Broman J.,Mercury Marine
SAE International Journal of Engines | Year: 2012

A conceptual project aimed at understanding the fundamental design considerations concerning the implementation of catalyst systems on outboard marine engines was carried out by Mercury Marine, with the support of the California Air Resources Board. In order to keep a reasonable project scope, only electronic fuel injected four-stroke outboards were considered. While they represent a significant portion of the total number of outboard engines sold in the United States, carbureted four-strokes and direct injected two-strokes pose their own sets of design constraints and were considered to be outside the scope of this study. Recently, three-way catalyst based exhaust emissions aftertreatment systems have been introduced into series production on sterndrive and inboard marine spark ignition engines in North America. The integration of catalyst systems on outboards is much more challenging than on these other marine propulsion alternatives. Sterndrive and inboard engines are horizontal crankshaft engine derivatives of automotive products. Outboards on the other hand utilize a vertical crankshaft, open cooling systems, and consist almost entirely of components that were specifically designed for a marine outboard engine application. This report will show how Mercury Marine used state of the art processes and design analysis tools to successfully design a catalyst system for a production based outboard engine targeting combined hydrocarbon and oxides of nitrogen emissions performance equivalent to the sterndrive and inboard standard of 5 grams per kilowatt-hour over the marine engine emissions test cycle. Prototypes of the design were constructed and tested. Results of that testing will be shown that highlight the potential to meet future emissions requirements and some of the challenges that will face commercializing this technology. Copyright © 2012 SAE International.


Kuether R.J.,University of Wisconsin - Madison | Deaner B.J.,Mercury Marine | Hollkamp J.J.,U.S. Air force | Allen M.S.,University of Wisconsin - Madison
AIAA Journal | Year: 2015

Several reduced-order modeling strategies have been developed to create low-order models of geometrically nonlinear structures from detailed finite element models, allowing one to compute the dynamic response of the structure at a dramatically reduced cost. However, the parameters of these reduced-order models are estimated by applying a series of static loads to the finite element model, and the quality of the reduced-order model can be highly sensitive to the amplitudes of the static load cases used and to the type/number of modes used in the basis. This paper proposes to combine reduced-order modeling and numerical continuation to estimate the nonlinear normal modes of geometrically nonlinear finite element models. Not only does this make it possible to compute the nonlinear normal modes far more quickly than existing approaches, but the nonlinear normal modes are also shown to be an excellent metric by which the quality of the reduced-order model can be assessed. Hence, the second contribution of this work is to demonstrate how nonlinear normal modes can be used as a metric by which nonlinear reduced-order models can be compared. Various reduced-order models with hardening nonlinearities are compared for two different structures to demonstrate these concepts: a clamped-clamped beam model, and a more complicated finite element model of an exhaust panel cover. © 2015 by H. Hafsteinsson. Published by the American Institute of Aeronautics and Astronautics, Inc.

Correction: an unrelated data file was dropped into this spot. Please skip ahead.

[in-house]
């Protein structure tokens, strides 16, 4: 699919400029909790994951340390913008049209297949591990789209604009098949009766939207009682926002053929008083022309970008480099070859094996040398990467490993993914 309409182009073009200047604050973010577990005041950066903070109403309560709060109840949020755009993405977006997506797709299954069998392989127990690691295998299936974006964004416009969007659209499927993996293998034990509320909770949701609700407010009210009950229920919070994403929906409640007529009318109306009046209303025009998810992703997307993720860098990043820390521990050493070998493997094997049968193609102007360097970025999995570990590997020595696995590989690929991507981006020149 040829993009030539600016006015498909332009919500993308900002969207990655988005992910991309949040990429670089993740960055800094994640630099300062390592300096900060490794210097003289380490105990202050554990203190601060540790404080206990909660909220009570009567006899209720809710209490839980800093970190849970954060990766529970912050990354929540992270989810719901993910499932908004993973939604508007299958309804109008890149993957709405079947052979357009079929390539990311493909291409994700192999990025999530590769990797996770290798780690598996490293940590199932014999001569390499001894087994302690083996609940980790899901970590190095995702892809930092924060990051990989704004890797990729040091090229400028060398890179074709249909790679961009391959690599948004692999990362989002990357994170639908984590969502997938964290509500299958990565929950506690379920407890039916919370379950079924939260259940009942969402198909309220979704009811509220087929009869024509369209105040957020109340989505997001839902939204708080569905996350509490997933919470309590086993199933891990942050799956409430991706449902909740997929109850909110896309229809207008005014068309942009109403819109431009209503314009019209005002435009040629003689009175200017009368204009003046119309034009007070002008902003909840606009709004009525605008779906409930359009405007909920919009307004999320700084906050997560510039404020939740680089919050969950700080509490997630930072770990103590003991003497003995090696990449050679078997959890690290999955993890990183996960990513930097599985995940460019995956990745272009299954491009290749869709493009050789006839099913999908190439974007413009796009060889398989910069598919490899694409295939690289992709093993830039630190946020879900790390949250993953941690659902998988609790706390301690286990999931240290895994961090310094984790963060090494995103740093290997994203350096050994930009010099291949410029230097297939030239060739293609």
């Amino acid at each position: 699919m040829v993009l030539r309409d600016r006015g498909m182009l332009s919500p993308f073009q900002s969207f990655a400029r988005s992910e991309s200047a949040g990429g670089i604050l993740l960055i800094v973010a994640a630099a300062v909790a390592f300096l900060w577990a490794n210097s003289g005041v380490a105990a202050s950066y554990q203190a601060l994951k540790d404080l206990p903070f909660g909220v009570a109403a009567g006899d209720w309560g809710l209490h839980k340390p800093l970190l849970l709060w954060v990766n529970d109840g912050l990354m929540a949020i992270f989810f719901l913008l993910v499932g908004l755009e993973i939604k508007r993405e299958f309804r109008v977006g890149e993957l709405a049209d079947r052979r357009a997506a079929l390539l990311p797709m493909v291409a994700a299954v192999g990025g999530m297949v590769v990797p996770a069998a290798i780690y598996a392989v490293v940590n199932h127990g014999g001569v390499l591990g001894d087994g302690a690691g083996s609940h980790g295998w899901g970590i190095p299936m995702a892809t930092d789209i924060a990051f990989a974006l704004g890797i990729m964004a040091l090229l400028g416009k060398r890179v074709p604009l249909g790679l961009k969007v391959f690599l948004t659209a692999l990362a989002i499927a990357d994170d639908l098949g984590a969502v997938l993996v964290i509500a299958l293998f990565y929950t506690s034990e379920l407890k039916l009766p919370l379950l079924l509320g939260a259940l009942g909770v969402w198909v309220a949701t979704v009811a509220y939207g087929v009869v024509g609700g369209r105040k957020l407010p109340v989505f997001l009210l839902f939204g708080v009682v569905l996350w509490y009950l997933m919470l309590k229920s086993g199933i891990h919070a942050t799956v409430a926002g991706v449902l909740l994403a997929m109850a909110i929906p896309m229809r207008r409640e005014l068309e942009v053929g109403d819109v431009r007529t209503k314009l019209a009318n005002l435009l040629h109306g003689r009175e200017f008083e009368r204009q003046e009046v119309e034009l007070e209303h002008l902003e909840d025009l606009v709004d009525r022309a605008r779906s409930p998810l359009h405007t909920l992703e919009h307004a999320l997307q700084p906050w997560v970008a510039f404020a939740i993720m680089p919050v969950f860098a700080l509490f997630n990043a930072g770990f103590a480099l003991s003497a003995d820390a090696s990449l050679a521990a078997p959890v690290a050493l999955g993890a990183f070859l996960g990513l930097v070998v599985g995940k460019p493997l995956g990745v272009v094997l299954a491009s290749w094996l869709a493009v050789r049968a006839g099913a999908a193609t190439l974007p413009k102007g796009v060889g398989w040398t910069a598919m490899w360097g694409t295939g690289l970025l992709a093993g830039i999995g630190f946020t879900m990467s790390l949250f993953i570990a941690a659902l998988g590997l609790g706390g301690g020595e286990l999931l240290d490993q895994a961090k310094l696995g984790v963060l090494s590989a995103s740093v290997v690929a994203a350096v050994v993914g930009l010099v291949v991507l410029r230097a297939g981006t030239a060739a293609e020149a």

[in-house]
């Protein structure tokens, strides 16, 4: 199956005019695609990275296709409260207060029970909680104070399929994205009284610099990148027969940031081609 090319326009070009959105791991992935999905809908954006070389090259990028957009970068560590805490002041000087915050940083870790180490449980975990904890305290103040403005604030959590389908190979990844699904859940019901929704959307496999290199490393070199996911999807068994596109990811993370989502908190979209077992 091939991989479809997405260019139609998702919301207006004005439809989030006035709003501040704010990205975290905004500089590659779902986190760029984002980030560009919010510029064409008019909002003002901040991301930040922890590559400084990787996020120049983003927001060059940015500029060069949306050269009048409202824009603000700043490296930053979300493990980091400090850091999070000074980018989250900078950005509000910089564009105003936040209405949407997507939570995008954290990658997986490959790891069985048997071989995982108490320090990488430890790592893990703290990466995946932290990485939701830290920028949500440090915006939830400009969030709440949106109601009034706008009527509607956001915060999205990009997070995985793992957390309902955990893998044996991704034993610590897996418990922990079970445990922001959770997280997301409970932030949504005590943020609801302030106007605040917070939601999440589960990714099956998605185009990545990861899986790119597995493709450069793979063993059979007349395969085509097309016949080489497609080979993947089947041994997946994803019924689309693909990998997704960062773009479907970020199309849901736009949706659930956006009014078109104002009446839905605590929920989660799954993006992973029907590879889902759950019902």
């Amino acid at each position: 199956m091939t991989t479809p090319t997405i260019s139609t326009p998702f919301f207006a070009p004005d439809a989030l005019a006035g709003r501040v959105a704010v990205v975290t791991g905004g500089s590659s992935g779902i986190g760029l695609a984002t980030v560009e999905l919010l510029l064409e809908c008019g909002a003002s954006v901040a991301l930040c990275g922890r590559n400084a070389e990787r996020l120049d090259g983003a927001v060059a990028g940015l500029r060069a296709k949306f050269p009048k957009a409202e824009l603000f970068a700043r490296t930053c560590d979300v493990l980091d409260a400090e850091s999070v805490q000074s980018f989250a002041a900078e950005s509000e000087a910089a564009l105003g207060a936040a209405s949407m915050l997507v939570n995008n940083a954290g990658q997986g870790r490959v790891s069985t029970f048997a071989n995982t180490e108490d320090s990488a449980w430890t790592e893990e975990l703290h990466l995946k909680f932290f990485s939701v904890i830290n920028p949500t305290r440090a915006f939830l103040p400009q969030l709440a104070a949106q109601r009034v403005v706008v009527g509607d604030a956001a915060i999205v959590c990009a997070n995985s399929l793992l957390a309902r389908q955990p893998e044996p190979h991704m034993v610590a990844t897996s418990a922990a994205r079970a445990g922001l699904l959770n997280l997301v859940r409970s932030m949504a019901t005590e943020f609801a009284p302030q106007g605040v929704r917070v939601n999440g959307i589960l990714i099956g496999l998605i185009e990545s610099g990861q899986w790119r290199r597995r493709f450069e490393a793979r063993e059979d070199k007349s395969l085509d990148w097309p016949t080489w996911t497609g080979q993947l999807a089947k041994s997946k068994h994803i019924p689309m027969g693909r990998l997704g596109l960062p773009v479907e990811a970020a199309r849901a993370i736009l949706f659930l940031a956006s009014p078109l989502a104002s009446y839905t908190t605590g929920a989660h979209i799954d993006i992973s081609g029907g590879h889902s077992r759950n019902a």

Deaner B.J.,Mercury Marine | Allen M.S.,University of Wisconsin - Madison | Starr M.J.,Sandia National Laboratories | Segalman D.J.,University of Wisconsin - Madison | Sumali H.,Sandia National Laboratories
Journal of Vibration and Acoustics, Transactions of the ASME | Year: 2015

Measurements are presented from a two-beam structure with several bolted interfaces in order to characterize the nonlinear damping introduced by the joints. The measurements (all at force levels below macroslip) reveal that each underlying mode of the structure is well approximated by a single degree-of-freedom (SDOF) system with a nonlinear mechanical joint. At low enough force levels, the measurements show dissipation that scales as the second power of the applied force, agreeing with theory for a linear viscously damped system. This is attributed to linear viscous behavior of the material and/or damping provided by the support structure. At larger force levels, the damping is observed to behave nonlinearly, suggesting that damping from the mechanical joints is dominant. A model is presented that captures these effects, consisting of a spring and viscous damping element in parallel with a four-parameter Iwan model. The parameters of this model are identified for each mode of the structure and comparisons suggest that the model captures the stiffness and damping accurately over a range of forcing levels.


Scherer J.O.,Mercury Marine
FAST 2013 - 12th International Conference on Fast Sea Transportation | Year: 2013